Negotiations Test Small Island Solidarity

Andres Fuentes | December 13, 2014.

As the, already overtime, UN climate change negotiations resumed earlier this morning in, there was a clear divergence in the Alliance of Small Island States (AOSIS), one of the traditional negotiating blocs. Two of their members, the Marshall Islands and the Cook Islands, spoke in favour of the current text, which many other AOSIS members, and developing countries, oppose. Their opposition centres around the language on differentiation, the lack of loss and damage, and the scope of the Intended Nationally Determined Contributions (INDCs).

The Marshall Islands was the first member of AOSIS to express their support for adopting the text. Their support came at the end of a speech that was otherwise critical towards the text. Tony de Brum, minister of foreign affairs told the plenary that: “There are parts of the text with which we are very uncomfortable, and parts that are very thin. We are of course not alone in this.”

He went on to emphasise the need to look at those who suffer from the impacts of climate change: “It is not only the national sovereignty of those whose emissions are being assessed which must be respected, but also the sovereignty of countries like mine whose national sovereignty and existence is threatened by their emissions.”

It was the vulnerability of the Marshall Islands that led de Brum to express his support for the text though: “I am prepared to put aside those differences, to keep working on our new agreement, because without moving forward now, and without success in Paris, my country is on the line.”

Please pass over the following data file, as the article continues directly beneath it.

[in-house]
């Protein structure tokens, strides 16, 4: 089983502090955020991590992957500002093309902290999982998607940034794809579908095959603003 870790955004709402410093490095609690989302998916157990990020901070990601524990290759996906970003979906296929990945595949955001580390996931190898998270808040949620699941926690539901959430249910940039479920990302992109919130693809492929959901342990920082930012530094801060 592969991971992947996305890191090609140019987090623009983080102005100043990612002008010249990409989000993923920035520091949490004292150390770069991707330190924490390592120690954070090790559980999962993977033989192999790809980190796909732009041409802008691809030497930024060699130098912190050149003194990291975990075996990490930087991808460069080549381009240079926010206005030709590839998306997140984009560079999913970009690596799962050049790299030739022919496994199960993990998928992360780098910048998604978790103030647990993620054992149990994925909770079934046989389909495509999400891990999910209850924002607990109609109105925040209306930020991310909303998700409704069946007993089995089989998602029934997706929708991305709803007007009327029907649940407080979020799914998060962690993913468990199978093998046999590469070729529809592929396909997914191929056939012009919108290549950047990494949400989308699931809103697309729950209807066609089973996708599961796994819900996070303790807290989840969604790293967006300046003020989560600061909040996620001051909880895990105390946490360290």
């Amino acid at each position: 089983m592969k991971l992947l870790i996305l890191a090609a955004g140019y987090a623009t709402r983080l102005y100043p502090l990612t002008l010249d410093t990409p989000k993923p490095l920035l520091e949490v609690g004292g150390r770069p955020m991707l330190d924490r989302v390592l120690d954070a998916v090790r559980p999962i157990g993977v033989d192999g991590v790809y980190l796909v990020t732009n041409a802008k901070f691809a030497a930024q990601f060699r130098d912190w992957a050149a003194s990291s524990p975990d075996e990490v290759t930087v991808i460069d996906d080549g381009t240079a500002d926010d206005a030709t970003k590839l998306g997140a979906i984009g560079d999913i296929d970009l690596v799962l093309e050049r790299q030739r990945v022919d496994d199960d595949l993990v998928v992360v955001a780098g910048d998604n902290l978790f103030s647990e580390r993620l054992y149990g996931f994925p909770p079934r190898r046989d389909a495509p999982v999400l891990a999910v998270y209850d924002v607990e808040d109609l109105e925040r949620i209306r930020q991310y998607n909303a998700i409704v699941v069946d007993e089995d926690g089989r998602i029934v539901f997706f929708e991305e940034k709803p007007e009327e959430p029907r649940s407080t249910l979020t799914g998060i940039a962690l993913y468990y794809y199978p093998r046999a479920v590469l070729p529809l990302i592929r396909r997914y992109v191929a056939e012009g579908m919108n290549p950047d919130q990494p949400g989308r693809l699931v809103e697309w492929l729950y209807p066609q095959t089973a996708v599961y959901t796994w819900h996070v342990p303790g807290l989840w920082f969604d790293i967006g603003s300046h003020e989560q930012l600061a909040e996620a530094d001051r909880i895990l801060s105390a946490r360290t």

Opposing the text, from AOSIS, was Tuvalu and the Solomon Islands. Their biggest issue was the disappearance of loss and damage. In presenting their opinion, the representative for Tuvalu said: “Don’t let this COP be the one that denies the poorest of the world.”

The inclusion of loss and damage could eventually lead to many of the OASIS countries receiving compensation for the damage caused by climate change, something they consider key as climate change moves past their levels of adaptation. All the AOSIS nations mentioned the importance of loss and damage, and asserted its need for inclusion in the text. Now, as the negotiations continue, the question is how can move forward given that this has caused a clear division.

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